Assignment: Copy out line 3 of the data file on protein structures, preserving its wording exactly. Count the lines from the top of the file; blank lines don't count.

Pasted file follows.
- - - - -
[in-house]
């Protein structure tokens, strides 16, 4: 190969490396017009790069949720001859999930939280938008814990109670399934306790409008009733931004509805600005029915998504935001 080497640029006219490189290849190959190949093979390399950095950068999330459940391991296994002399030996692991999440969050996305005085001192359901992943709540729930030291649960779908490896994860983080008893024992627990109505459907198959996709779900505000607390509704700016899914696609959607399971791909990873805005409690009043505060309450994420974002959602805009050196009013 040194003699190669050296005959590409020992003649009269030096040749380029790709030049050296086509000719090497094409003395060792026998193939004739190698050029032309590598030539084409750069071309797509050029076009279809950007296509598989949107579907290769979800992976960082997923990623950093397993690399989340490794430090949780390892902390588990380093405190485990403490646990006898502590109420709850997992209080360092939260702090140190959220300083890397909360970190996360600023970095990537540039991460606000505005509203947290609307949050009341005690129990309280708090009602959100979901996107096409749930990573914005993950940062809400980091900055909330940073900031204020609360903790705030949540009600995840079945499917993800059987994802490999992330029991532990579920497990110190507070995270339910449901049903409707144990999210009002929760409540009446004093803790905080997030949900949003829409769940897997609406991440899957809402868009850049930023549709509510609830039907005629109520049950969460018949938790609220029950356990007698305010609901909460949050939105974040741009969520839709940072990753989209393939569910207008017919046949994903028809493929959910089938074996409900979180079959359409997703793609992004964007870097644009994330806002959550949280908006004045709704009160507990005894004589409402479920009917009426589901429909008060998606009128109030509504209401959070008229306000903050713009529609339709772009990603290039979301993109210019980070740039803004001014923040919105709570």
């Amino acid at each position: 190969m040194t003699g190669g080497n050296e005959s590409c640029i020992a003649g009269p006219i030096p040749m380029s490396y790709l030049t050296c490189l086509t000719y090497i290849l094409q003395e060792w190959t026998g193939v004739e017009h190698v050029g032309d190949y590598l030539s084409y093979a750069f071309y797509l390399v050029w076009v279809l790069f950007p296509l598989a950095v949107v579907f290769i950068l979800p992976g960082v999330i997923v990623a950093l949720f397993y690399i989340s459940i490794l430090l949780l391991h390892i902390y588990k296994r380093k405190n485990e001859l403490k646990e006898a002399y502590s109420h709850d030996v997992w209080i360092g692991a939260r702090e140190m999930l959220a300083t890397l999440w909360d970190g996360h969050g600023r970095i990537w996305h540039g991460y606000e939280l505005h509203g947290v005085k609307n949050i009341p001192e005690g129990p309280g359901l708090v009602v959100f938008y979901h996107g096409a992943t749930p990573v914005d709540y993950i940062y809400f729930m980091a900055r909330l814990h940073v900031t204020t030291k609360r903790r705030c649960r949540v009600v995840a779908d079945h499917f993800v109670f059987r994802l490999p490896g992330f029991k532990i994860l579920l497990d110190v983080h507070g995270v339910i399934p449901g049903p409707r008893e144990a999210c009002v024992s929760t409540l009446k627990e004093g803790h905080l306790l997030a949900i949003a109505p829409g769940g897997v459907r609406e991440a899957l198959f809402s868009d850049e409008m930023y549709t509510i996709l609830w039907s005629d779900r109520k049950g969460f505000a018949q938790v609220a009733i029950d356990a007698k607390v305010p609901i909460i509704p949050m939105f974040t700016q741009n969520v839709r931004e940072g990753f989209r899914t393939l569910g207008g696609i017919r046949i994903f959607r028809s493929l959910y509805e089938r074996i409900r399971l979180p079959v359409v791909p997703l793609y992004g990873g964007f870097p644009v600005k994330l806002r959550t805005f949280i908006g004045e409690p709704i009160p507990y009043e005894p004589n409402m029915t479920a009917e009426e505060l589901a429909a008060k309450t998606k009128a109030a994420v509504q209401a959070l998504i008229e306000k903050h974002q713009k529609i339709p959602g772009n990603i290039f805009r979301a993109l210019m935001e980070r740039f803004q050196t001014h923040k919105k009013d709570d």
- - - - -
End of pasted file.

């Amino acid at each position: 190969m040194t003699g190669g080497n050296e005959s590409c640029i020992a003649g009269p006219i030096p040749m380029s490396y790709l030049t050296c490189l086509t000719y090497i290849l094409q003395e060792w190959t026998g193939v004739e017009h190698v050029g032309d190949y590598l030539s084409y093979a750069f071309y797509l390399v050029w076009v279809l790069f950007p296509l598989a950095v949107v579907f290769i950068l979800p992976g960082v999330i997923v990623a950093l949720f397993y690399i989340s459940i490794l430090l949780l391991h390892i902390y588990k296994r380093k405190n485990e001859l403490k646990e006898a002399y502590s109420h709850d030996v997992w209080i360092g692991a939260r702090e140190m999930l959220a300083t890397l999440w909360d970190g996360h969050g600023r970095i990537w996305h540039g991460y606000e939280l505005h509203g947290v005085k609307n949050i009341p001192e005690g129990p309280g359901l708090v009602v959100f938008y979901h996107g096409a992943t749930p990573v914005d709540y993950i940062y809400f729930m980091a900055r909330l814990h940073v900031t204020t030291k609360r903790r705030c649960r949540v009600v995840a779908d079945h499917f993800v109670f059987r994802l490999p490896g992330f029991k532990i994860l579920l497990d110190v983080h507070g995270v339910i399934p449901g049903p409707r008893e144990a999210c009002v024992s929760t409540l009446k627990e004093g803790h905080l306790l997030a949900i949003a109505p829409g769940g897997v459907r609406e991440a899957l198959f809402s868009d850049e409008m930023y549709t509510i996709l609830w039907s005629d779900r109520k049950g969460f505000a018949q938790v609220a009733i029950d356990a007698k607390v305010p609901i909460i509704p949050m939105f974040t700016q741009n969520v839709r931004e940072g990753f989209r899914t393939l569910g207008g696609i017919r046949i994903f959607r028809s493929l959910y509805e089938r074996i409900r399971l979180p079959v359409v791909p997703l793609y992004g990873g964007f870097p644009v600005k994330l806002r959550t805005f949280i908006g004045e409690p709704i009160p507990y009043e005894p004589n409402m029915t479920a009917e009426e505060l589901a429909a008060k309450t998606k009128a109030a994420v509504q209401a959070l998504i008229e306000k903050h974002q713009k529609i339709p959602g772009n990603i290039f805009r979301a993109l210019m935001e980070r740039f803004q050196t001014h923040k919105k009013d709570d």